760 Washington Street, Stoughton is also known as the Malcolm and Parsons building and it’s been an eyesore in Stoughton Center for years. The issue is parking. The Town of Stoughton has told the builder, Steven Connelly of Connelly Construction Corp., that he doesn’t have enough parking spots to build the building that he wants to build. The only remedy, and it’s an onerous remedy, is to try to change the zoning at Town Meeting. The Zoning Board of Appeals does not have the power, according to the Town Charter, to allow the development to move forward without the necessary number of parking spaces.
Tom Relihan of The Enterprise wrote a story entitled “Downtown Stoughton Project Stalled by Zoning Limitations” on July 27th. I wrote a blog post in March entitled “Stoughton Real Estate Development – A Challenge” which centered around the issues at 710 Turnpike Street. The song remains the same in the case of 760 Washington Street… Nothing can be done without a zoning change approval at Town Meeting.
1.5 AMENDMENTS. This By-Law may from time to time be changed by amendment, addition, or repeal by the Town Meeting in the manner provided in G.L. c. 40A, s.5, and any amendments thereto.
Town Meeting is not held regularly enough to take action on issues like parking space waivers so the Zoning Board of Appeals should be granted more authority.
Here’s the Table of Off-Street Parking Regulations within the Town of Stoughton, Massachusetts Zoning By-Laws and Map as Amended through annual Town Meeting May 5th, 2014.
2. Multifamily dwelling – Two for each single bedroom unit; three for each two bedroom unit; four for each three or more bedroom unit.
Let’s use some logic and reason here and ask some questions. Why are 2 parking spaces required for a one bedroom unit? Why are 3 parking spaces required for a two bedroom unit? Maybe 1.25 parking spaces or even 1.5 parking spaces per one bedroom unit would be logical and reasonable but requiring 2 parking spaces per one bedroom unit is saying, defacto, that every one bedroom unit will be occupied by a couple that each owns or leases a vehicle. The requirement of 3 parking spaces for a two bedroom unit makes even less sense and, furthermore, these zoning requirements are contemptuously restrictive.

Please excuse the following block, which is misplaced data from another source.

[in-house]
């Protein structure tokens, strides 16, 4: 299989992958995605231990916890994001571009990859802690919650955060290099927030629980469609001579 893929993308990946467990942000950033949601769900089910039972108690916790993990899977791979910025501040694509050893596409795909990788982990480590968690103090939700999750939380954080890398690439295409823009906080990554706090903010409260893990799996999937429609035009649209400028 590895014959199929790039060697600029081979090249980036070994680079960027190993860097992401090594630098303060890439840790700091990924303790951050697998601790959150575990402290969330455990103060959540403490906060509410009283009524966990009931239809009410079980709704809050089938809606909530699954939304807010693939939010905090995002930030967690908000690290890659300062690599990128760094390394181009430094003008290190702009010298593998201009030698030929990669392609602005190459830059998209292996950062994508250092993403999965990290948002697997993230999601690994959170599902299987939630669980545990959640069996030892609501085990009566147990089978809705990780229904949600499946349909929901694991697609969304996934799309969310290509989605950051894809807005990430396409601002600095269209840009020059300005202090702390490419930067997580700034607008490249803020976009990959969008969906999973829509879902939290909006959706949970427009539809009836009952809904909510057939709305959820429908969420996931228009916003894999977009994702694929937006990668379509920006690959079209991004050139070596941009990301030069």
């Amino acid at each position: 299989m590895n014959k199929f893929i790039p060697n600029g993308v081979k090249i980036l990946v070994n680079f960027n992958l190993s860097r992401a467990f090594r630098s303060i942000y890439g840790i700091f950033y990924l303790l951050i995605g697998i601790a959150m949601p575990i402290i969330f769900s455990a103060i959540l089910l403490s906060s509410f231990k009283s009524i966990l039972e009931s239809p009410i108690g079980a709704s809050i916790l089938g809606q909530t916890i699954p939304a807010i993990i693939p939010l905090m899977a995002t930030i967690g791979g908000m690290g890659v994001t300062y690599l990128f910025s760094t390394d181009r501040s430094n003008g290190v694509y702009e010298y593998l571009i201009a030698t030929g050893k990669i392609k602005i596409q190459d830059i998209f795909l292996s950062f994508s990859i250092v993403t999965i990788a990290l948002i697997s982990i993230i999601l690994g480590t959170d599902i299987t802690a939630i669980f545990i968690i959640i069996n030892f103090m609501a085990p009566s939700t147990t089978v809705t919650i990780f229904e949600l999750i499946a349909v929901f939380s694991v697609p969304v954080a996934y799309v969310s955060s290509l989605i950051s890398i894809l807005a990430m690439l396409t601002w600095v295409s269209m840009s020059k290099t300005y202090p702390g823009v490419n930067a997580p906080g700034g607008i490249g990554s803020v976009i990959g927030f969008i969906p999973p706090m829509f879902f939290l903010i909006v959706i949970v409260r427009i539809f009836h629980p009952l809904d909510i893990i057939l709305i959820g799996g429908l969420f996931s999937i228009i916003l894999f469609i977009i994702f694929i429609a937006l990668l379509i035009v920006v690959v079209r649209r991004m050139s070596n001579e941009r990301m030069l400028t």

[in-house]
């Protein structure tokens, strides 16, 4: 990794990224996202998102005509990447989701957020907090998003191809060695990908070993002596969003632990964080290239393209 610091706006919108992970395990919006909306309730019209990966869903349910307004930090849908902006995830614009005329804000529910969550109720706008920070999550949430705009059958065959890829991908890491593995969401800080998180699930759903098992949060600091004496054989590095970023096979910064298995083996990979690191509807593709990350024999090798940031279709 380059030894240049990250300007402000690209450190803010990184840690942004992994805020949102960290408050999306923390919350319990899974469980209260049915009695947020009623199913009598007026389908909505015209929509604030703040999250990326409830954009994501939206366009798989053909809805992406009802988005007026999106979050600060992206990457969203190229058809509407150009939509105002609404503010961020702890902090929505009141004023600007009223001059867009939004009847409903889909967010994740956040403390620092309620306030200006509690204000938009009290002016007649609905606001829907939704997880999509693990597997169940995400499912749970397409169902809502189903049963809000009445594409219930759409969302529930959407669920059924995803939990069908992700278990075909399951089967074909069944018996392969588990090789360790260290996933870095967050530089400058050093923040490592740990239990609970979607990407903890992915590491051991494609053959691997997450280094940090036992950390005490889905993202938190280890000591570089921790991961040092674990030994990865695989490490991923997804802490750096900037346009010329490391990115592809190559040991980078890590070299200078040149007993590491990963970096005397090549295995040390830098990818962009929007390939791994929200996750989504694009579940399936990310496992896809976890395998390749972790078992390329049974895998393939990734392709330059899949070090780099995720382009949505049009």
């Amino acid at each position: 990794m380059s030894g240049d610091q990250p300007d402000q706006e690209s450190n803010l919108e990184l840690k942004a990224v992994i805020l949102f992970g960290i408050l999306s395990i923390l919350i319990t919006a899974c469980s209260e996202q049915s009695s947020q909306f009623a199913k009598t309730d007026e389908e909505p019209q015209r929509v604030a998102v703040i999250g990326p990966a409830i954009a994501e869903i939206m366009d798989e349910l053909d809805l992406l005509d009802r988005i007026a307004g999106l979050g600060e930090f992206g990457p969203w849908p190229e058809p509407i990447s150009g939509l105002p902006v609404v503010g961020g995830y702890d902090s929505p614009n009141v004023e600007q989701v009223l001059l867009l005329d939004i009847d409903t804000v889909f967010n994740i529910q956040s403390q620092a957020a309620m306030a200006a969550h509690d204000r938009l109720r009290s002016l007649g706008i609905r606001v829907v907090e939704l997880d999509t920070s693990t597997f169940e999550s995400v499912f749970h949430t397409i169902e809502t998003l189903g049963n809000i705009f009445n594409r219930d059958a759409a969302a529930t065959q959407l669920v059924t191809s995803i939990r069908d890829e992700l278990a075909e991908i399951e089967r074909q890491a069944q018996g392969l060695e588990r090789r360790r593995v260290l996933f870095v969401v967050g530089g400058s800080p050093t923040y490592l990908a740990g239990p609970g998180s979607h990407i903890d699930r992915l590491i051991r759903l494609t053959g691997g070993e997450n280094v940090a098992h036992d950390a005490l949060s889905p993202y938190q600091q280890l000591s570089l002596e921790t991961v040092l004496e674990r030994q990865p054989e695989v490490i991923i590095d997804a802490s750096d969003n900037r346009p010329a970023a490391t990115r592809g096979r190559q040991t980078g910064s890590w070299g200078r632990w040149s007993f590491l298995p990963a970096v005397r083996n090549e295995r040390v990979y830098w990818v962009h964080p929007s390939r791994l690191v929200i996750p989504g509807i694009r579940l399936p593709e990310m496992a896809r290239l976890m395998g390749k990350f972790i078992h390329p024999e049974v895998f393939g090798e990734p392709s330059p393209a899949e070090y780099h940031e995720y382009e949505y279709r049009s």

The Boston Planning and Development Agency is “Fostering Transit-Oriented Development in Boston“.
…neighborhood center should provide a range of spaces and activities that are appropriate to the nature of the neighborhood center and the long term goals of the community—and therefore will need land-use and design policies that support community life.
The implied argument that the Town of Stoughton is not the City of Boston, if one were to make that argument, is gauche and, frankly, obtuse.
The MBTA writes about TOD on its page entitled “
T-Projects and Transit Oriented Development“.
TOD represents an opportunity for communities all across Massachusetts to enhance their quality of life by turning parking lots and underutilized land near public transportation into vibrant mixed-use districts, diverse housing, and lively public places.
The MBTA has been on the cusp of Transit Oriented Development and has been selling land close to its stations for many years in order to achieve the goal.
The Town of Stoughton should be bending over backwards to redevelop Stoughton Station and allow the development of 760 Washington Street into a mixed-use building with four stories, similar to what was previously approved and built at 724 Washington Street, which is located at the corner of Monk Street and Washington Street.
There are good non-profit organizations like: Friends of Stoughton Center; Friends of the State Theatre; and the Stoughton Farmers Market which have tried to inject interest and development into Stoughton Center but they’re being stymied by outdated by-laws and politics.
It’s imperative that the Town of Stoughton relaxes its multifamily dwelling standards near Stoughton Station so that the residents in the Town of Stoughton can enjoy a thriving Stoughton Center. The redevelopment of Stoughton Station in conjunction with the redevelopment of the Malcolm and Parsons building go hand-in-hand and Transit Oriented Development (TOD) should be the rallying cry! TOD! TOD!